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The Civil and Uncivil: What the Online Trolling of Swara Bhasker and Tina Dabi Teaches Us

Actress Swara Bhasker and IAS officer Tina Dabi were trolled on social media | Image credit: PTI/PTI

Actress Swara Bhasker and IAS officer Tina Dabi were trolled on social media | Image credit: PTI/PTI

On one hand, actress Swara Bhasker was abused and slut-shamed for an old video of a wardrobe malfunction. On the other, IAS officer Tina Dabi received casteist slurs after being appointed honorary adviser for BRICS.

Rakhi Bose
  • News18.com
  • Last Updated: July 21, 2020, 3:38 PM IST
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Civility is perhaps the least one can expect from civil servants. But in India, sexism seems to trump common sense.

The past two days have been vile for women across professions. On one hand, actress Swara Bhasker was abused and slut-shamed to the world's end for an old and unflattering video of a wardrobe malfunction. On the other, IAS officer Tina Dabi received casteist slurs after being appointed an honorary adviser for BRICS Chamber of Commerce and Industry (CCI) Young Leaders.

Though highly accomplished in their own fields, neither of them are strangers to online abuse and threats on Indian social media. Bhasker has been faced and vociferously fought right-wing trolls on the internet for nearly four years now. Her support for former student leader Kanhaiya Kumar during the Lok Sabha elections 2019 and vocal criticism of fascism and bigotry as well as the government coupled with her no-nonsense attitude toward sexism have made her an easy target for trolls. The fact that she does not shy away from owning her own skin on and off-screen ignites sexist trolls into a frenzy but also provides them with further fuel.

But what about Tina Dabi? The 2015 batch IAS topper did not appear in racy scenes on screen. Neither has she lent her explicit support to a political faction. In fact, Dabi was recently dubbed a "corona warrior" for the "Bhilwada model" of containment which the officer implemented to contain the spread of coronavirus in one of India's first hotspots in Rajasthan's Bhilwara district. Unimpressed right-wing and casteist trolls, however, don't fail to find faults, especially with women.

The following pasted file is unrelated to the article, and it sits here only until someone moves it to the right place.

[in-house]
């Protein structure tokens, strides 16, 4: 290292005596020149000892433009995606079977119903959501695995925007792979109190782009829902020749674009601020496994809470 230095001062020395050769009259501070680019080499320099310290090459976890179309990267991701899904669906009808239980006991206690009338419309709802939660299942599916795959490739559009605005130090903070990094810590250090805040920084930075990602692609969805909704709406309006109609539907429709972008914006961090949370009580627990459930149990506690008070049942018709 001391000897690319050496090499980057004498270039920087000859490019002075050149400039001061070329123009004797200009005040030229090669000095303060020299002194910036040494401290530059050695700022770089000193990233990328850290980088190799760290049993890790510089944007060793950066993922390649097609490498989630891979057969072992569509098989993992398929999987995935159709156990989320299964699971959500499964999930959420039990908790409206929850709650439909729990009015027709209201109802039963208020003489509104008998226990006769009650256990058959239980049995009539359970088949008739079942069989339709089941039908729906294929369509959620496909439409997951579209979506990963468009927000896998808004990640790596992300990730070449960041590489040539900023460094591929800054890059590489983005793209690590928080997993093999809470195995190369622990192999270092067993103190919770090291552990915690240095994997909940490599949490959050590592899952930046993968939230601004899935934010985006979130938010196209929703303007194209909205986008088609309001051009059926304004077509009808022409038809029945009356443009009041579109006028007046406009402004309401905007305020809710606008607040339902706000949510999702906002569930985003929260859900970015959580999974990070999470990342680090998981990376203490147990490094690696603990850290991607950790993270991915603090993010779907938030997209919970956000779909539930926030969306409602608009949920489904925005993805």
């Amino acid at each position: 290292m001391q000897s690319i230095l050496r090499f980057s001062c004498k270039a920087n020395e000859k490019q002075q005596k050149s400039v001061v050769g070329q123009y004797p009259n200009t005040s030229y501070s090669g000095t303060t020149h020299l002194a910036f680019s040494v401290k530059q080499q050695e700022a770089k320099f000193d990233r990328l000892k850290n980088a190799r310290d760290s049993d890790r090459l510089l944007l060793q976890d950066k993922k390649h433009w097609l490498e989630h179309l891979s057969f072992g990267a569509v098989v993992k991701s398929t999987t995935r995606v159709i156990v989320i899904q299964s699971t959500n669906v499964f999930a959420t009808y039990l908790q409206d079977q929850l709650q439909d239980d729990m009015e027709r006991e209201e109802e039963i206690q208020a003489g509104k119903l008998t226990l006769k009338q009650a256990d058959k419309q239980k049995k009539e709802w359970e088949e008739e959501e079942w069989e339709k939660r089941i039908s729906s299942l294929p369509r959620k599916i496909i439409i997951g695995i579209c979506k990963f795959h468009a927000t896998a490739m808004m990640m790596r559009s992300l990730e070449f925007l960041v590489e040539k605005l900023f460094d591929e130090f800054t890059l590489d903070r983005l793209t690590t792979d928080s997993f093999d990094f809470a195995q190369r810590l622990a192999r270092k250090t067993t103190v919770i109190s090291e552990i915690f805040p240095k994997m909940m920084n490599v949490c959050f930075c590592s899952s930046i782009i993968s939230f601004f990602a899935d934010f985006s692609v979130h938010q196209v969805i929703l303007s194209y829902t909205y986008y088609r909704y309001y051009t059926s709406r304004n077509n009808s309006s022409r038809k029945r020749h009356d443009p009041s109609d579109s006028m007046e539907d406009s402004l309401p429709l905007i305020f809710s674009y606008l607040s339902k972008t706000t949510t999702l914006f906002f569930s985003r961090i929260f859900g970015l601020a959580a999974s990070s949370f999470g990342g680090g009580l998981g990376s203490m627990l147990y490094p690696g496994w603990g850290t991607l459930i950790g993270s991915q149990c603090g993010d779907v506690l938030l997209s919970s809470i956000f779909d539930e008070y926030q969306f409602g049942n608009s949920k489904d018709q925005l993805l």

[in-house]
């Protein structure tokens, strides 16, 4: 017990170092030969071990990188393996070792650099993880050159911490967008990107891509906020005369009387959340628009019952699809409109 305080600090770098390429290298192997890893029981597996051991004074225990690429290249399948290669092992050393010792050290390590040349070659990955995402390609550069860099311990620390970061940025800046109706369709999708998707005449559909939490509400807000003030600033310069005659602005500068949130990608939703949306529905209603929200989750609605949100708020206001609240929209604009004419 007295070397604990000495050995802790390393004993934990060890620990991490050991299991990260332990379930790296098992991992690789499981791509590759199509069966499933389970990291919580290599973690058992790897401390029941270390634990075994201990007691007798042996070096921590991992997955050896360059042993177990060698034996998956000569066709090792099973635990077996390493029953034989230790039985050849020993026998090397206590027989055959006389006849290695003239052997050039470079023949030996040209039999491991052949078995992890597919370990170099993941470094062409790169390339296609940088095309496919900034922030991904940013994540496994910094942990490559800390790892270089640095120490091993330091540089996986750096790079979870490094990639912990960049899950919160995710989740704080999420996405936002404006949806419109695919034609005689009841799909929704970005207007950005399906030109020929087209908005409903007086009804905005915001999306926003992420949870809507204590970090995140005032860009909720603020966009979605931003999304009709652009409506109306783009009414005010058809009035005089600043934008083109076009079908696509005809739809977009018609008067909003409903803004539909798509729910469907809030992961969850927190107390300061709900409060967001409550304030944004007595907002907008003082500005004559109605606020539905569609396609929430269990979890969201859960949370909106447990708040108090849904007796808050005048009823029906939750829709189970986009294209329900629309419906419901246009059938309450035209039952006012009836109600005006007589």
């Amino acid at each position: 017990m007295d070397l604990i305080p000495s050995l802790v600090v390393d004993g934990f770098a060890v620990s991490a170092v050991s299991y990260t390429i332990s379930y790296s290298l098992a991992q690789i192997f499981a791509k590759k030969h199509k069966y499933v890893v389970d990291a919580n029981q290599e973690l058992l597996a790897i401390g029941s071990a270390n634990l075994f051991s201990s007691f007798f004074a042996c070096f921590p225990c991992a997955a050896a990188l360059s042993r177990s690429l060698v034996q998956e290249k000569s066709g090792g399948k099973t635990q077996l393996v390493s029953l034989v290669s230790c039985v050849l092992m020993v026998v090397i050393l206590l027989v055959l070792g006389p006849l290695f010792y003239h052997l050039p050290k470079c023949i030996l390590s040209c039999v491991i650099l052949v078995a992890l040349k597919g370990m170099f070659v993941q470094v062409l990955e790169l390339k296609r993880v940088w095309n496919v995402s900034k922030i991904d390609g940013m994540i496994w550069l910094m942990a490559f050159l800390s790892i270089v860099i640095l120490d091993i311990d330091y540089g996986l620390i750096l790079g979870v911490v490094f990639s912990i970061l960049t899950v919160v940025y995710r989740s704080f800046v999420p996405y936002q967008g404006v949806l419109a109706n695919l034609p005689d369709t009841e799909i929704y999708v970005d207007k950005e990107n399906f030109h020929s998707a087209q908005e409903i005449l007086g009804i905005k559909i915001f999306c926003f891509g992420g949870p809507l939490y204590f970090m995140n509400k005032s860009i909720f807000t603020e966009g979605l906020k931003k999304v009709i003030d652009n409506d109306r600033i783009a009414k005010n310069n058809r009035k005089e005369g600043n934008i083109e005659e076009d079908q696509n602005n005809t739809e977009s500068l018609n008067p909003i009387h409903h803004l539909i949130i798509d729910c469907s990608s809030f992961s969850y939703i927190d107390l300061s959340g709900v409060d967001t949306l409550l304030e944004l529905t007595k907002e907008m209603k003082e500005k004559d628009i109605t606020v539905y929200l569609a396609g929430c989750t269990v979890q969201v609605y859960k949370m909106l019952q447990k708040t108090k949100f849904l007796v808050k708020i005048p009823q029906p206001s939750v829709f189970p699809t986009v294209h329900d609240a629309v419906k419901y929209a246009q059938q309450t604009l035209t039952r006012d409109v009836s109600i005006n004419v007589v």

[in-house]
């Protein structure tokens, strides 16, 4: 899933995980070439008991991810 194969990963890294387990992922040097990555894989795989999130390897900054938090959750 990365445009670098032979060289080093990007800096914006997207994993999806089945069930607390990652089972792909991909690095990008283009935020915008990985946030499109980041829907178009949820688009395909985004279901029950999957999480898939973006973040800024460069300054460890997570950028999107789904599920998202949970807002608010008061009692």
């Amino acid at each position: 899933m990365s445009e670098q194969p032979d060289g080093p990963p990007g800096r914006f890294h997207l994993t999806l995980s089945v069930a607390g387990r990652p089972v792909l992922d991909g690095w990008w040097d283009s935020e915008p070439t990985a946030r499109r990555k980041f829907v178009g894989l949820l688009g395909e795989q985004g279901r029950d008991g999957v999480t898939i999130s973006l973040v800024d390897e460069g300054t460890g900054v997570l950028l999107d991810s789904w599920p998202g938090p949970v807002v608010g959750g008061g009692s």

Dabi's Dalit identity was instantly attributed to her success. Trolls claimed that she was the daughter of IAS officers and thus received an unfair advantage. Others used Dabi's success to besmirch caste-based reservation. The last straw seems to have been her 2016 wedding to IAS officer Athar Aamir-ul Shafi Khan from her batch and second in rank after her. The criticism of her personal decision to marry her long-time beau was such that the Hindu Mahasabha even wrote a letter to Dabi's parents, warning them of love jihad and imploring them to stop the wedding.

What was disturbing about the latest case of trolling was the fact that many who were themselves civil servants indulged in cheap sexism on Twitter.

The first tweet was made by a Twitter user who claims to be a Deputy Commissioner of the Indian Revenue Services. The second was also made a civil servant Sanjay Dixit. The crass language used in both ought to get both of their accounts banned. But expecting Twitter to do the right thing and hold online abusers of women accountable is a ship that sailed long ago.

Incidentally (and unsurprisingly) not many male civil servants have come out in support of their colleague Dabi who has been on the reiving end of inane casteism despite achieving an important accolade.

But in a country where male civil servants are lauded for rampant displays of sexism against an actress while a woman IAS officer is trolled for her choice of husband and her caste, what is a safe space for women? And which of the women are safe?

This is not just a case of online abuse. Last week, a civil court in Araria, Bihar, sentenced a rape survivor to prison for contempt of court. She had allegedly raised her voice while recording her statement in front of the magistrate and demanded that an activist be present with her while she records her statement. Such arbitrary verdicts reek of misogyny and reflect not only the state of gender equality in India but the psyche of lawmakers and those in charge of upholding and implementing them.

Politicians and lawmakers need to start taking matters like "Women's safety" seriously and not just a poll SOPS. But what about the servants of the government that are entrusted with ensuring public safety? Perhaps the civil servants need to remember that civility is part of their job profile which is aimed at serving the public which includes women like Swara Bhasker and Tina Dabi.

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